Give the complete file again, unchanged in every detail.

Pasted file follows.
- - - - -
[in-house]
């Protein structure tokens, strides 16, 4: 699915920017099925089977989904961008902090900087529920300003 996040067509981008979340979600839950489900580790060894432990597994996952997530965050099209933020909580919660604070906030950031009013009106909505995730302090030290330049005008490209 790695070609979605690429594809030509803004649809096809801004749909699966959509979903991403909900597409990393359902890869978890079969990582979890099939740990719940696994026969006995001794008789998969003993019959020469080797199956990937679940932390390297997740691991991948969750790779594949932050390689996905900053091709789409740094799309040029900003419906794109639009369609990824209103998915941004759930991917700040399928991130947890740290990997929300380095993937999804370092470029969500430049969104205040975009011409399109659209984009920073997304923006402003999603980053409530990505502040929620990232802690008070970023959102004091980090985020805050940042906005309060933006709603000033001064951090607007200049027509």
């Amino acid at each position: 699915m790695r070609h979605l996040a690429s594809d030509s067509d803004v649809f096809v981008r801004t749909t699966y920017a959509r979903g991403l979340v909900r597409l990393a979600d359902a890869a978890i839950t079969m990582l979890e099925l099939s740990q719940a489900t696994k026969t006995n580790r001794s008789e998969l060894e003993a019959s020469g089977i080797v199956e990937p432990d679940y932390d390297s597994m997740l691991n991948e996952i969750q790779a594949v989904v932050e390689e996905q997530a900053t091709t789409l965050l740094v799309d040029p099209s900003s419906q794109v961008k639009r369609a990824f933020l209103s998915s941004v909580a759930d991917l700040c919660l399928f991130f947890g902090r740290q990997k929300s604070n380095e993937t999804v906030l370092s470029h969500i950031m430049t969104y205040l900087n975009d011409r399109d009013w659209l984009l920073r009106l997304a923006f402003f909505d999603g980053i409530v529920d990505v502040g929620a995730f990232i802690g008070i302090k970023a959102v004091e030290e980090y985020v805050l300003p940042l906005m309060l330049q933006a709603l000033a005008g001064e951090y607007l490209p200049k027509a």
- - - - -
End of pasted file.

[in-house]
């Protein structure tokens, strides 16, 4: 699915920017099925089977989904961008902090900087529920300003 996040067509981008979340979600839950489900580790060894432990597994996952997530965050099209933020909580919660604070906030950031009013009106909505995730302090030290330049005008490209 790695070609979605690429594809030509803004649809096809801004749909699966959509979903991403909900597409990393359902890869978890079969990582979890099939740990719940696994026969006995001794008789998969003993019959020469080797199956990937679940932390390297997740691991991948969750790779594949932050390689996905900053091709789409740094799309040029900003419906794109639009369609990824209103998915941004759930991917700040399928991130947890740290990997929300380095993937999804370092470029969500430049969104205040975009011409399109659209984009920073997304923006402003999603980053409530990505502040929620990232802690008070970023959102004091980090985020805050940042906005309060933006709603000033001064951090607007200049027509």
């Amino acid at each position: 699915m790695r070609h979605l996040a690429s594809d030509s067509d803004v649809f096809v981008r801004t749909t699966y920017a959509r979903g991403l979340v909900r597409l990393a979600d359902a890869a978890i839950t079969m990582l979890e099925l099939s740990q719940a489900t696994k026969t006995n580790r001794s008789e998969l060894e003993a019959s020469g089977i080797v199956e990937p432990d679940y932390d390297s597994m997740l691991n991948e996952i969750q790779a594949v989904v932050e390689e996905q997530a900053t091709t789409l965050l740094v799309d040029p099209s900003s419906q794109v961008k639009r369609a990824f933020l209103s998915s941004v909580a759930d991917l700040c919660l399928f991130f947890g902090r740290q990997k929300s604070n380095e993937t999804v906030l370092s470029h969500i950031m430049t969104y205040l900087n975009d011409r399109d009013w659209l984009l920073r009106l997304a923006f402003f909505d999603g980053i409530v529920d990505v502040g929620a995730f990232i802690g008070i302090k970023a959102v004091e030290e980090y985020v805050l300003p940042l906005m309060l330049q933006a709603l000033a005008g001064e951090y607007l490209p200049k027509a």